“Jew Catcher” was a profession in Poland during World War II.  Non-Jews would scour the forest, countryside and towns looking for Jews hiding in the woods, barns, attics, sewers, anywhere.   For each Jew caught and delivered to the Nazis, the Jew Catcher received a kilo of sugar, cigarettes, alcohol or some other valuable wartime commodity.  Although a minority of Non-Jews were “Jew Catchers,” very few others actually helped Jews avoid the Nazi death traps, most were silent bystanders.  Who can blame them?  To be found assisting Jews in German-occupied territory was a death sentence for you and your family.

Nonetheless, a special few, provided food, hid, smuggled, provided false IDs or papers or adopted Jews into their homes.   Yad Vashem calls them “Righteous Gentiles.”  To be eligible for this status, a Non-Jew must have assisted a Jew during the war years and received no monetary compensation in return.

Each of their stories is unique, but there are similar themes, such as nannies who helped to save their wards and families, or non-Jews who saved their Jewish spouse. Timothy Snyder, in his book, Black Earth, tells of men who had sexual desire or love for a Jewish woman and save her, childless couples who took in children and loved them like their own, and farmers who took in older Jewish children to serve as farm hands.

The “Righteous” were from all walks of life: “university professors, teachers, physicians, clergy, nuns, diplomats, simple workers, servants, resistance fighters, policemen, peasants, fishermen, a zoo director, a circus owner, and many more.”[1] These people include Anton Schmid who was executed for saving Jews.  In a letter written to his family before his execution, Mr. Schmid said “he had simply ‘acted as a human being’ and regretted the grief he would cause by not returning home to his loved ones.”[2]  It also includes Feliks Cywinski, who “helped twenty-six Jews, who spoke of a sense of ‘obligation’”[3]  and Kazimiera Zulawska who “acted out of a ‘purely human sense of outrage.’”[4]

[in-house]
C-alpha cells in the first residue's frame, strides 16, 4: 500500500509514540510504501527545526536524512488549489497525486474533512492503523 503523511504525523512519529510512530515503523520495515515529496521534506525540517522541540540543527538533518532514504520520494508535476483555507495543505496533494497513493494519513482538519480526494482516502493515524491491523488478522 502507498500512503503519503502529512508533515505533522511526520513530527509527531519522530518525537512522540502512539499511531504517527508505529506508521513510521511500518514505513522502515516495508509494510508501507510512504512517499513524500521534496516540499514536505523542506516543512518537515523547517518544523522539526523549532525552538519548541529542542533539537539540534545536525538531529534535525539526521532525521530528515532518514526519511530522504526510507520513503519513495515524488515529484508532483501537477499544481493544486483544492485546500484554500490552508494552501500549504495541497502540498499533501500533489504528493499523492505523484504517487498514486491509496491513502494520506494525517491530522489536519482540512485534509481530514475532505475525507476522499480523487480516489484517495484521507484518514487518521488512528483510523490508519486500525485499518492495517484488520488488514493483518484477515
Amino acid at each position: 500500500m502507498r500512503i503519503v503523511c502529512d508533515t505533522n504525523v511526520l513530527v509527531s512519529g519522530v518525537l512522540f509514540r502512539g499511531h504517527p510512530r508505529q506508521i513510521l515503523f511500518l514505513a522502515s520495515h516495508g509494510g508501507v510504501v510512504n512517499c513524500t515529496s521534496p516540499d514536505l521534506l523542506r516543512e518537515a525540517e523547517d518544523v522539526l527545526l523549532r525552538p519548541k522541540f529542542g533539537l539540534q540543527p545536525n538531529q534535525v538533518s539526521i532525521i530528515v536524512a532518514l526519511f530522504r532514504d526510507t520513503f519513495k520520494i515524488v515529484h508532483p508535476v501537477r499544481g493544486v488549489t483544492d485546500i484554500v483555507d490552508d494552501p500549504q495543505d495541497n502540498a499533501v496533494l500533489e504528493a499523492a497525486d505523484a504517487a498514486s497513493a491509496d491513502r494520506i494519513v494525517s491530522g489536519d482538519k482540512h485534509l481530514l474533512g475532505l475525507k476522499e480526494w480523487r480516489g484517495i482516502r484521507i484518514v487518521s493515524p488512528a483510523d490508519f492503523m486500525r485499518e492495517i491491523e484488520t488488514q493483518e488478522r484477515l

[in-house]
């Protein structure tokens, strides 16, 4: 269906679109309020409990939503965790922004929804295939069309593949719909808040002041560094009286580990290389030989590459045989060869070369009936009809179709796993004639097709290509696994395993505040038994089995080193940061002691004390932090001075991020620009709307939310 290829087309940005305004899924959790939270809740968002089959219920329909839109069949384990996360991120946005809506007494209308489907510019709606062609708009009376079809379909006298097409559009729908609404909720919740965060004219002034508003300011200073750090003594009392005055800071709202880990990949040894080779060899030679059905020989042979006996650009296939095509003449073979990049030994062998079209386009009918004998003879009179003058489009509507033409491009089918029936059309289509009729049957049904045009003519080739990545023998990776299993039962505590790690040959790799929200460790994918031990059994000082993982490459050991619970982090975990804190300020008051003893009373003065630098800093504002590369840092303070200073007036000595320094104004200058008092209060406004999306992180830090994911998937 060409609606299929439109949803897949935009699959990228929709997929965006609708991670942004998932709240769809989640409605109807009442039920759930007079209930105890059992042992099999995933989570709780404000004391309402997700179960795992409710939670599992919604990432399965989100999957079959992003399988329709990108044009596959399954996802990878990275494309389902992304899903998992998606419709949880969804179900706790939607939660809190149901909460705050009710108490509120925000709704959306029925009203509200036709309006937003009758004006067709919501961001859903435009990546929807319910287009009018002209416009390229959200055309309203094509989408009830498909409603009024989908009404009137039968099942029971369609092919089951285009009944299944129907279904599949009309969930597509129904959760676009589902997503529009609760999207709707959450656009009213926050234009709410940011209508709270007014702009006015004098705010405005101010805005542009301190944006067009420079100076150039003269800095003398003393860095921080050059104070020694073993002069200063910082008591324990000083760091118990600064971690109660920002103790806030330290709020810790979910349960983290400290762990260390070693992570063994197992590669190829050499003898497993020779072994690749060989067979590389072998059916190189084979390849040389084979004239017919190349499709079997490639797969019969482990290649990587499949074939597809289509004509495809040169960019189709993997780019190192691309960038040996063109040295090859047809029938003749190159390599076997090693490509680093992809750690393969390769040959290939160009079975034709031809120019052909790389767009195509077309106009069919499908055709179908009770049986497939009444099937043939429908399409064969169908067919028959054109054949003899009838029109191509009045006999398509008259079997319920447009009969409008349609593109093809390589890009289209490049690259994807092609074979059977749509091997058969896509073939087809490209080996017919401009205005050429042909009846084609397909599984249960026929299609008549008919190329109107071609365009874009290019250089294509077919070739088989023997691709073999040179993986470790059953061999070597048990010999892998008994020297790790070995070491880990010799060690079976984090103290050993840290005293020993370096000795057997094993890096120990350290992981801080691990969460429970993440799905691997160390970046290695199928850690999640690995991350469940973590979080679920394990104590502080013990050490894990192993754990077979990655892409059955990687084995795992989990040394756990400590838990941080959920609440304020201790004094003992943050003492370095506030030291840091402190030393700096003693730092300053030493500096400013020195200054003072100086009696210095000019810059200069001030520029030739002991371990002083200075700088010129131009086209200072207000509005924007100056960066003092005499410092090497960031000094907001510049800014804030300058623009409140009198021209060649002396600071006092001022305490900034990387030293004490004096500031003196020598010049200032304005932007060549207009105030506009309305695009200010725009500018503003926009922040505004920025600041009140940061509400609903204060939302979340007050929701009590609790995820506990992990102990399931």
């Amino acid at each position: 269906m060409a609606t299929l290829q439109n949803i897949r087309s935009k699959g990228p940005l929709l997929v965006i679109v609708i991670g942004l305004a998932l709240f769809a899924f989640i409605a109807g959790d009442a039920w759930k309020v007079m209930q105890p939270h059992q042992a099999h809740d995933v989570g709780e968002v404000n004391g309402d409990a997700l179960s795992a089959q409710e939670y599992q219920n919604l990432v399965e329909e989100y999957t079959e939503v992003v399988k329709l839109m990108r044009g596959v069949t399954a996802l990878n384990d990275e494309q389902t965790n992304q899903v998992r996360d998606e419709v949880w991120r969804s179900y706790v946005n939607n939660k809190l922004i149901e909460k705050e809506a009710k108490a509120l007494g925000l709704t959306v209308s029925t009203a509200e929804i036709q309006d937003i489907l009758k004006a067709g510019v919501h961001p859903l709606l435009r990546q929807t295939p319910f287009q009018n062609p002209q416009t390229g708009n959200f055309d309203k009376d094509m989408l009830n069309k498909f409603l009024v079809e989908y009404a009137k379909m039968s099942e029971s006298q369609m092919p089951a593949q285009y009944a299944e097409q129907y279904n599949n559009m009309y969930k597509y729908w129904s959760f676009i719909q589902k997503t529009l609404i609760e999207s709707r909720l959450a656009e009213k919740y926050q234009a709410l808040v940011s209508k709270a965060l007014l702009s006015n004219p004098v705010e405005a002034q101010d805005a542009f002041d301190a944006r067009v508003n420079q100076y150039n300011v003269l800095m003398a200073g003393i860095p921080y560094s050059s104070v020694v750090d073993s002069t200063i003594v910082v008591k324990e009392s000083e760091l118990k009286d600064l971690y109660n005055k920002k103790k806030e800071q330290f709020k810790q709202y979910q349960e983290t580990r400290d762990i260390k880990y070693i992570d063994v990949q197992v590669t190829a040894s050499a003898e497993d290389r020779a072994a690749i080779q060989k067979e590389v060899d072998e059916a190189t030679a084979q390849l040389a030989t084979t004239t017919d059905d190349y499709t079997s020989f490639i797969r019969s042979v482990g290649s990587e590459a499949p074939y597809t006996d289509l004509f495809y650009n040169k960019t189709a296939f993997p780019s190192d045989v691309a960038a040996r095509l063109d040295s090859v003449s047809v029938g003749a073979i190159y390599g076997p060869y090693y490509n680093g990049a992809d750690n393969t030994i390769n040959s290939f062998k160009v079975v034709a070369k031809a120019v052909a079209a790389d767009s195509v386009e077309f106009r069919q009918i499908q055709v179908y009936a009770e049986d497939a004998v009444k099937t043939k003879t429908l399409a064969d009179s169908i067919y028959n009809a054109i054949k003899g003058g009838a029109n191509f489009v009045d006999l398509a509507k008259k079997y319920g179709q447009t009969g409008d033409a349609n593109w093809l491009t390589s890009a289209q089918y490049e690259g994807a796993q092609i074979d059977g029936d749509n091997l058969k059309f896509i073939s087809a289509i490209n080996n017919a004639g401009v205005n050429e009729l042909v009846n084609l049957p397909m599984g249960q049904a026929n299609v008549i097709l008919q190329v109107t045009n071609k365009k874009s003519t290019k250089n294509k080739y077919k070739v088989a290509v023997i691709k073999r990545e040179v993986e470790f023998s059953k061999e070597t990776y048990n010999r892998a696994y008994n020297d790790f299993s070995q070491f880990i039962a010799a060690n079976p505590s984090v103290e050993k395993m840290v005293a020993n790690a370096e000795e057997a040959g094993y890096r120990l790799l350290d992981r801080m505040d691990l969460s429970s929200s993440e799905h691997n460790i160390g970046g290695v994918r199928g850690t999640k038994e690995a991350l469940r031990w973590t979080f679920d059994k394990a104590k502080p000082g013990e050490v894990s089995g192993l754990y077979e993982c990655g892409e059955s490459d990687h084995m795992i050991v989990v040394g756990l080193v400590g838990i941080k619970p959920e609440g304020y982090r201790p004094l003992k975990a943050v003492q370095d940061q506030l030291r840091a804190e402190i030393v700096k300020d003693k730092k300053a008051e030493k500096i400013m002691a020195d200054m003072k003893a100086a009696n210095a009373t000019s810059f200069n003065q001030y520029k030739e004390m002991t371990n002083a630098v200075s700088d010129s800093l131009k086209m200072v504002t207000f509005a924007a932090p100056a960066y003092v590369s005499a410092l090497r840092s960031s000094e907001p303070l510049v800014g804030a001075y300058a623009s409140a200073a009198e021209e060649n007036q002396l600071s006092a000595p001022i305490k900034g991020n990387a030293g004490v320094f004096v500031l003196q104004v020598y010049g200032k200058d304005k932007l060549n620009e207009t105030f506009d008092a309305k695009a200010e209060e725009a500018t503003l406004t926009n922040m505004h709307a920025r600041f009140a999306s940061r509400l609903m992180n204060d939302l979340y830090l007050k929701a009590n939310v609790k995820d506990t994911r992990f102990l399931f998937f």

Then there was Halena Alleshkava.  She was Esther’s righteous one.   She lived on a farm with acres of crops, a home and a barn in the Polish countryside, not far from Treblinka.  From time to time, Helena left food for Esther and allowed her to sleep in her barn on bitter winter nights.  Without her help Esther surely would have starved or frozen to death.

After Sam’s escaped from Treblinka on August 3, 1943, he met Esther in the woods.  Helena saved both of them by allowing them to hide in her barn for a few days and giving them food while the Nazi’s scoured the area for the Treblinka escapees.

But what is absolutely astounding is that Helena’s son, who lived in her home, was a “Jew Catcher.”  He spent his days searching for hidden Jews, capturing them and delivering them to the Nazis for his reward.  It is not clear whether Helena’s son knew that his mother was assisting Esther and Sam.  If he did not know, I can only imagine the fear and anxiety that Helena felt each and every day.  If he did know, but did not turn them in to the Nazis, we should not be too surprised.  Perhaps he viewed them as the family’s “Pet Jew” – a concept discussed in the blog post dated December 15, 2015.    When it was “my Jew”, protection was the order of the day, even when that kilo of sugar was awaiting.

Timothy Snyder asks what was different or unique about the “righteous” ones.  Rescuers who speak of their deeds, down play their acts.  In what must be a play on Hannah Arendt’s description of Eichmann as embodying the “banality of evil,” Snyder describes these righteous saviors as embodying the “banality of good.”[5]

This seems odd.  I have a hard time thinking of these righteous gentiles as embodying “the banality of good.”  Though the saviors may downplay their deeds, this does not equate with banality.  These few, with their innate sense of right and wrong, helped Jews in a time of desperation in a way that cannot and should not be described as banal.

I believe that the actions of Helena Alleshkava, Anton Schmid, Feliks Cywinski, Kazimiera Zulawska and many others, redeemed the world.  When hatred, murder and greed were the norm, these Righteous Gentiles helped those they could, thus saving the world from the black pit to which it was descending.

Jew Catchers may have sweetened their coffee with all that sugar, but their souls were bitter.


“Humans were created singly to teach us that . . .  whoever saves a single soul of Israel, is considered as if he preserved an entire world.”  Babylonian Talmud, Sanhedrin 37a.


Yad Vashem web site:

Snyder, Timothy, Black Earth: The Holocaust as History and Warning. New York. Tim Duggan Books. 2015.


[2] Snyder, Timothy, Black Earth at 315.

[3] Id.

[4] Id.

[5] Id.


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